In recognition of International Women’s Day on 8 March, PIMCO leaders in three regions recently discussed the progress they see for women in finance and their own career experiences: Sonali Pier, a portfolio manager from the Americas; Haining Yin, head of Greater China; and Eleni Sifakis, an account manager for Europe, Middle East and Africa (EMEA).
Q: You have built a career in portfolio management. Yet, across 56 countries, women manage only about one in five investment funds, according to Morningstar. How can the industry attract more women?
Sonali Pier: Certainly there is more work to be done to attract and retain female talent in the investment industry. That said, this is an exciting industry where your contributions are quantifiable, and as a result, we should be able to attract all types of diversity, not just gender. Diversity of perspectives and opinions builds more robust portfolios, generates better investment ideas and leads to innovations that help clients achieve their objectives. In particular, diversity of thought can combat unconscious bias and “groupthink.” We try to be aware of the cognitive bias codex, because as investors we want to make decisions based on analysis – not emotions.
With regard to women specifically, they make the bulk of consumer-led decisions, thus affecting a major component of GDP, and they currently hold a substantial and rising share of private wealth globally. So their perspectives toward investing are very important.
Several organizations are working to raise awareness and help women advance their careers in finance. Recently, 100 Women in Finance launched a female fund manager visibility campaign to showcase women’s talent to their colleagues, clients and the next generation of women entering the industry. Additionally, at PIMCO we have partnered with Girls Who Invest, a nonprofit that aims to increase the number of women in the industry by offering intensive education, internships and opportunities to network and seek mentors.
These are great steps toward encouraging women to enter and succeed in portfolio management.
Q: What progress have you observed for women in leadership roles in Asia, and what opportunities do you see for the future?
Haining Yin: In many parts of Asia, the workplace is already quite diverse. My global colleagues are impressed by how many women work in our Asia offices and in the financial services industry broadly. As these colleagues travel through Asia, they are further surprised by the prevalence of senior-level female clients on the other side of the meeting table. In fact, this is common in Hong Kong, mainland China, Taiwan, Singapore, Thailand, Malaysia and the Philippines, in particular.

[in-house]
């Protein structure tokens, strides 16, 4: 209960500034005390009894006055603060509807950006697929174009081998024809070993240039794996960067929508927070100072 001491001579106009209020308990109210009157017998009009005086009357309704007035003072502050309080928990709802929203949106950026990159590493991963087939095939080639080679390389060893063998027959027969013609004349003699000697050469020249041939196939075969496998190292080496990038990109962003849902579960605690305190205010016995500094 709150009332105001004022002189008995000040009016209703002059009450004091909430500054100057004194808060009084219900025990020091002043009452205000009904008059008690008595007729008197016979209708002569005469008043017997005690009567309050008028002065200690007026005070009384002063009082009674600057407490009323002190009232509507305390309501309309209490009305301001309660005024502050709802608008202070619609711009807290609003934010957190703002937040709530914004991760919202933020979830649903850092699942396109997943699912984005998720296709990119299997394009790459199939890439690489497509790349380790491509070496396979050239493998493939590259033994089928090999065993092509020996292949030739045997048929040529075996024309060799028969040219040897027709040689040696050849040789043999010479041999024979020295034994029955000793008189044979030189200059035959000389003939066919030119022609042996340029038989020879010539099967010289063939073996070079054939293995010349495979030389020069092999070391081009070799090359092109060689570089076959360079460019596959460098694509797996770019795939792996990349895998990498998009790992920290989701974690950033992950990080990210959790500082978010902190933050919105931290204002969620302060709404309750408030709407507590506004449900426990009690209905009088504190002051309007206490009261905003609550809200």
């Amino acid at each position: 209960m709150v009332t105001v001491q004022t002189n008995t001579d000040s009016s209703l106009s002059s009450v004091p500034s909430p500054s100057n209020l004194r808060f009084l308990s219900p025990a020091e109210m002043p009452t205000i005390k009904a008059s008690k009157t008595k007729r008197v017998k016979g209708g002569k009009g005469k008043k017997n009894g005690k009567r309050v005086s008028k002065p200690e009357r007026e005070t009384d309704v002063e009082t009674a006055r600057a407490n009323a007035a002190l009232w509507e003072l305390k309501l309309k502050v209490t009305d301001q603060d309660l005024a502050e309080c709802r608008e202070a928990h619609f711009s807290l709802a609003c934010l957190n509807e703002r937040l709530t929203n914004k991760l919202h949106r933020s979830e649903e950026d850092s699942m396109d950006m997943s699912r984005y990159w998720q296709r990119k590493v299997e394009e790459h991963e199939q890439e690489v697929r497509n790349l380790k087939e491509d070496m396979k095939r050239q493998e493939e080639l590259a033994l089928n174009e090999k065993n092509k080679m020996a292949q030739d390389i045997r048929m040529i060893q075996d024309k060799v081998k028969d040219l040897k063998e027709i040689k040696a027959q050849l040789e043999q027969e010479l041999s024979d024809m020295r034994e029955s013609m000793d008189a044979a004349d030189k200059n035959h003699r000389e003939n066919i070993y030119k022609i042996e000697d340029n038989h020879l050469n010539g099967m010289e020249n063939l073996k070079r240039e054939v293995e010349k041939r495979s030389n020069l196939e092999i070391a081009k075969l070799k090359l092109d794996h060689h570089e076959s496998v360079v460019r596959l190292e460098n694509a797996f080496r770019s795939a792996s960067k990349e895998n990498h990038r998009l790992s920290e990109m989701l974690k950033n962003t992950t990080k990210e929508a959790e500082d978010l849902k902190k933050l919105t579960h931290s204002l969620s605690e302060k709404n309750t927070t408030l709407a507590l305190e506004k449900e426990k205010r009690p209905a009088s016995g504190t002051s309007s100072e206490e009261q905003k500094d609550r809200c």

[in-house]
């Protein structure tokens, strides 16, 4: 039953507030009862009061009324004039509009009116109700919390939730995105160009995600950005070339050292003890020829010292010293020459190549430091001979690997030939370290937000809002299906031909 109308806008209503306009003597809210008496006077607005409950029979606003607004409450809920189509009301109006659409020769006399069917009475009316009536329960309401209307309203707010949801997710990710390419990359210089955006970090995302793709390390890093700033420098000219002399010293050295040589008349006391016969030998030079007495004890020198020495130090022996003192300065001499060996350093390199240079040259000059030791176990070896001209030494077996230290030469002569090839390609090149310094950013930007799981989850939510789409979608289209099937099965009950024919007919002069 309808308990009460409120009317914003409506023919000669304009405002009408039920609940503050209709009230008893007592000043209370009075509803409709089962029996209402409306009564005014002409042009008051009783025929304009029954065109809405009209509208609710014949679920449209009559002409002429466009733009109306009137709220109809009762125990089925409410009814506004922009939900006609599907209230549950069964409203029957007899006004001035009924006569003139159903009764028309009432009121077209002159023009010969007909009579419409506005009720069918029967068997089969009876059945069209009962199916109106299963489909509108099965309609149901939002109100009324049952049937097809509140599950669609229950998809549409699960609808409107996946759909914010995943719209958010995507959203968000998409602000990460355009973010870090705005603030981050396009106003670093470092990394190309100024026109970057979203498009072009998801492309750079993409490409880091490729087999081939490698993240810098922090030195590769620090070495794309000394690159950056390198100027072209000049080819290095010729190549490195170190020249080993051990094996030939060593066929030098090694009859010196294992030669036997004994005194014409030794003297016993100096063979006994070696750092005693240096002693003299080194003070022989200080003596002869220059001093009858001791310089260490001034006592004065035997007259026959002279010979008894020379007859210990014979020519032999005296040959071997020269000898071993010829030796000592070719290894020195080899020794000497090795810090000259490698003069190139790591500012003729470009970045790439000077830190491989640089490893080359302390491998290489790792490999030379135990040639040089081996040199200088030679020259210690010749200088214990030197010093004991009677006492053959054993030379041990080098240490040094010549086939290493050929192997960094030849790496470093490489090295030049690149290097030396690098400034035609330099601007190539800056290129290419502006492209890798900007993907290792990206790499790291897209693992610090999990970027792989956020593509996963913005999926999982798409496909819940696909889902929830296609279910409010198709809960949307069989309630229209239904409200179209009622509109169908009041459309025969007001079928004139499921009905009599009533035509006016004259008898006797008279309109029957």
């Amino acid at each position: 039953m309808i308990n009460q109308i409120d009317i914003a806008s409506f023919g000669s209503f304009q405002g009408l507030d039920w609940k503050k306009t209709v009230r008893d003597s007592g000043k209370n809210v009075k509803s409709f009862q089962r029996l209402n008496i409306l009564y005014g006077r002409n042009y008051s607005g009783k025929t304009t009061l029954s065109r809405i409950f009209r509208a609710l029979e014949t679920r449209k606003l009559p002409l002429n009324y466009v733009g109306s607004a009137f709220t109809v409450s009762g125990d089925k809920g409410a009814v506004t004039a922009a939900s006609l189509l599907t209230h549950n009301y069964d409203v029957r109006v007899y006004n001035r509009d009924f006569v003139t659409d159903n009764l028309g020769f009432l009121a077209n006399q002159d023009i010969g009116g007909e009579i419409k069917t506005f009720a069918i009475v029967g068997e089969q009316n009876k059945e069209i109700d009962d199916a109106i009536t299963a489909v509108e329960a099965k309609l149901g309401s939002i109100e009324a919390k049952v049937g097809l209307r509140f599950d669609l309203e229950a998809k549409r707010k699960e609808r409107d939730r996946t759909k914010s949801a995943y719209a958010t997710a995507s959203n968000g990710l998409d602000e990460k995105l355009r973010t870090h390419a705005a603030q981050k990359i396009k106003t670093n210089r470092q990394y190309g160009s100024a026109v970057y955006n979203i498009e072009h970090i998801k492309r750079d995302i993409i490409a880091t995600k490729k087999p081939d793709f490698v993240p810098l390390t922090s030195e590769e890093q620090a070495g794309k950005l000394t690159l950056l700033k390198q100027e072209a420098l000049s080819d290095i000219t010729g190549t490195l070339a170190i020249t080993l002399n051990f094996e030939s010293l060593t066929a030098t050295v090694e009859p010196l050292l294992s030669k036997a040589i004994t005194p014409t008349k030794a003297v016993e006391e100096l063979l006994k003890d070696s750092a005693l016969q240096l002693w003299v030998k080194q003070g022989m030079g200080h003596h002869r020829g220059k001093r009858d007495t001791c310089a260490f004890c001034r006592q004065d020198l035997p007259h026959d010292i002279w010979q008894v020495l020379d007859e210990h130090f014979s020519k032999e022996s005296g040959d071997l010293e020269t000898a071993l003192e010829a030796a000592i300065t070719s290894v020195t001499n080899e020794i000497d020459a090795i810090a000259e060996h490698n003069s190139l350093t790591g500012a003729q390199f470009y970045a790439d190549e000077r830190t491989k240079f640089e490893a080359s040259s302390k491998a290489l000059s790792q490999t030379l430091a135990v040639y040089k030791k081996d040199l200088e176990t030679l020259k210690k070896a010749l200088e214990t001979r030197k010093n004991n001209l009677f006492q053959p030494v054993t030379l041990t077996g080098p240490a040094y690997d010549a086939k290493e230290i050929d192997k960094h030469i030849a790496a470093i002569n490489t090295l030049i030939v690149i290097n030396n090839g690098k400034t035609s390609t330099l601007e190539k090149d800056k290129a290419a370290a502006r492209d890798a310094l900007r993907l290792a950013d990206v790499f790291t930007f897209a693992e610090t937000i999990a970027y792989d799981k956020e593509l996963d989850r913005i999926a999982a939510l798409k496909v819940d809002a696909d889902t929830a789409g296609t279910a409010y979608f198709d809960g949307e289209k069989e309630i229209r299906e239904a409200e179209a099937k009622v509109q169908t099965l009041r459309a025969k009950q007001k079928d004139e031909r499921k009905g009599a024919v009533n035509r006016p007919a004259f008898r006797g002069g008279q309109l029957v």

One reason for the number of women in finance is the support structure in Asia. Many women have grown up in families where both parents made a living for the family, and that has influenced the current generation of professionals – both male and female. In addition, the family structure itself is supportive – grandparents often contribute in many ways. Childcare and helper services are also widely available in parts of Asia. For many women in Asia, then, building a career is not a work-life choice or trade-off, but rather active problem-solving to make both career and family work and even thrive. Knowing that is very empowering for women.
A more diverse community provides healthy ground for broader networking and mentorship, for both men and women. PIMCO Women, a key part of our Inclusion, Diversity and Culture (IDC) initiative for 10 years, has aimed to support women by hosting outside speakers and internal discussions that raise awareness and offer support. These enlightening leadership dialogues have helped shape how we think about diversity at PIMCO today.
Q: In EMEA, what value have you seen investments in diversity bring to PIMCO’s workplace and the financial services industry in general, and where do you see opportunity?
Eleni Sifakis: Cultural diversity has always played an important role at PIMCO in EMEA due to the mere fact that the region covers 28 countries with over 20 official languages. Being Greek and French myself and having studied and worked beyond my countries of origin in Switzerland, China, the U.S. and the U.K., I am the result of a mix of cultures. Rather than an exception, my path is very much representative of the backgrounds people have in our EMEA offices. How would we understand our clients’ perspectives and better serve their local needs without a rich employee base?
Drawing from a diverse pool is a firmwide priority, and it has guided our efforts to engage earlier and better with young undergraduate women who might not otherwise consider the asset management industry as a career choice. Working together with human resources, we have established partnerships with a number of targeted universities across Europe, organizing or participating at local campus events. Within only a year we have seen encouraging results: Around 400 female applications have been received, representing 29% of our total applications versus 20% the year before.
There is still more that we can do.
Beyond women, we will continue to seek more talent from ethnic minorities and people from varied socioeconomic backgrounds. By working closely with organizations such as SEO London (Sponsors for Educational Opportunity), we hope to broaden our outreach to ethnic minorities who still face barriers to social mobility and job opportunities: For the first time, we have three new employees introduced by SEO joining our client-facing team as part of the 2019 undergraduate class in EMEA.
Beyond hiring, we will also look to further develop and promote our existing pool of talent and encourage them to contribute their diverse perspectives. Progress is underway, and the momentum is definitely there!
Explore PIMCO’s Women & Investing platform.